Liberal Democrats

Kay Barnard

Working For You

Bristol is undoubtedly a great city with a vibrant and positive atmosphere.  It’s not for nothing that Bristol was one of the biggest cities in England in Saxon times.

From those times it has grown as a major international trading port with an outgoing perspective.  It is now a city of about 430,000 people within the city’s current boundaries and a population of 620,000 in the wider urban area.

Bristol is the media centre of the West Country area with big hitters in the media, the BBC and film production based in the city.  It’s known internationally for its superb animation and wild life programmes.  There are two major Universities, a host of manufacturers of all sizes from caravans and hot air balloons to suppliers for the big aviation manufacturers on the city’s edge.  (Last year I sat on the coastal path at Portishead and watched a large ship marked “Airbus” carrying aircraft wings down the Severn Estuary).

There is a substantial financial sector, matched by a genuine and imaginative concern for the environment. The city is a major player in organic food distribution and has the only commercial fresh fruit and vegetable market in the whole area.  It boasts a huge number of parks and lots of leisure activities, from concerts and talks to paddle-boarding at the Underfall Yard.

Bristol has a somewhat mixed history of trading - it was once the centre of a huge trade in human beings as slaves.  Bristolians are not proud of that part of the city’s history, as can be seen by the exhibition about slavery at the city museum, the M Shed.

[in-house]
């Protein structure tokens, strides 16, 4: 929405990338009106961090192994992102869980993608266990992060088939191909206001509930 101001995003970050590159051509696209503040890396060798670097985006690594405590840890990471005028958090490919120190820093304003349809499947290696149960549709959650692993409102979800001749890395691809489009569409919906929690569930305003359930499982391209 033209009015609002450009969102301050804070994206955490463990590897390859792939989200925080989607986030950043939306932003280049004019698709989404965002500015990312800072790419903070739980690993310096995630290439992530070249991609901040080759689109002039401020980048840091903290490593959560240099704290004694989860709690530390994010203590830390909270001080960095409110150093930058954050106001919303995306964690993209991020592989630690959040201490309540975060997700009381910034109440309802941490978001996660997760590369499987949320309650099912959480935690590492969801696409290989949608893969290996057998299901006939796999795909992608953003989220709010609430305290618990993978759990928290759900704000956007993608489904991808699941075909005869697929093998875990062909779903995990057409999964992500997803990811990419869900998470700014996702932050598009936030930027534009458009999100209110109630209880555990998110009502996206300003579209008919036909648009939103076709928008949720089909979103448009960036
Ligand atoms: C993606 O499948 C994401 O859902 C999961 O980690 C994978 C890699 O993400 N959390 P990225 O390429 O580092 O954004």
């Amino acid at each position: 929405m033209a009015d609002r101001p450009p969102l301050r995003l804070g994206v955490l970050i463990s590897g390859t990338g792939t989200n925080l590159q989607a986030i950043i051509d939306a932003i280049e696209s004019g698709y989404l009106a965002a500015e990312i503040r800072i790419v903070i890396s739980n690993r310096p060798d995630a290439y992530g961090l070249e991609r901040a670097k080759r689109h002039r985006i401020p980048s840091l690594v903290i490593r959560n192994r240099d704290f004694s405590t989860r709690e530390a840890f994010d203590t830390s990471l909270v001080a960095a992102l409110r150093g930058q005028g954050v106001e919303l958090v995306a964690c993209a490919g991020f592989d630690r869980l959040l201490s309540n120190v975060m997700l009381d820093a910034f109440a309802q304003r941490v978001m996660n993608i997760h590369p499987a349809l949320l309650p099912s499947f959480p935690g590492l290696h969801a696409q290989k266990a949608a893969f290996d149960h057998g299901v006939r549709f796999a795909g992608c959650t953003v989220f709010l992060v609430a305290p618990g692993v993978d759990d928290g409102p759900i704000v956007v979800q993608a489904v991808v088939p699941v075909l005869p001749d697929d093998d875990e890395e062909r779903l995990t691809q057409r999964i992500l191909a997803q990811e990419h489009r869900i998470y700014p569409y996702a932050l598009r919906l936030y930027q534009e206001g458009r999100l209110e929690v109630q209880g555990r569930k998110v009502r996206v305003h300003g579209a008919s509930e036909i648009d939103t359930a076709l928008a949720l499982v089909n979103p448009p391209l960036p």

But Bristol has its internal domestic problems.  Anyone who lives in the city knows how difficult it is to get around by public transport, how expensive housing is in the city and how the waste collection systems have weaknesses.  Those problems have knock-on effects.  Some people are put off moving here for those very reasons;  moving around the city for everyone - working people, visitors, trades-people and customers - is extremely difficult and expensive. As for housing, the incidence of tuberculosis is worryingly high in the city and, of course, that disease is linked to poor, often cramped housing.

The wealthy West of the city often seems like a different world from the rest. The South and East of Bristol seem overlooked in plans to improve the city for the people who live here.  I think we can do better.  I write this as someone born, raised and schooled in the city and living here, with a real affection for one of the greatest cities in the World.

Please see below for some of my favourite places in Bristol.  You will probably realise that they are all in open spaces, something Bristol has in abundance!   Please send me a message about any that I have missed or that are your special favourite.

Cabot Tower on Brandon Hill, Perretts Park, the M Shed, Snuff Mills, the Mirror Maze at Bristol University.

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At Glastonbury Tor

glasto"I am so lucky to have a close family where we respect each other and work together. Going back to Glastonbury Tor with a new generation was very emotional – all those wonderful memories of playing together. The Somerset Levels and hills still are our playground."

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Published and promoted by and on behalf of Promoted by Clive Parkinson, on behalf of Kay Barnard (Liberal Democrats) all at 7 Fenton Court, Fenton Road, Bristol BS7 8ND.
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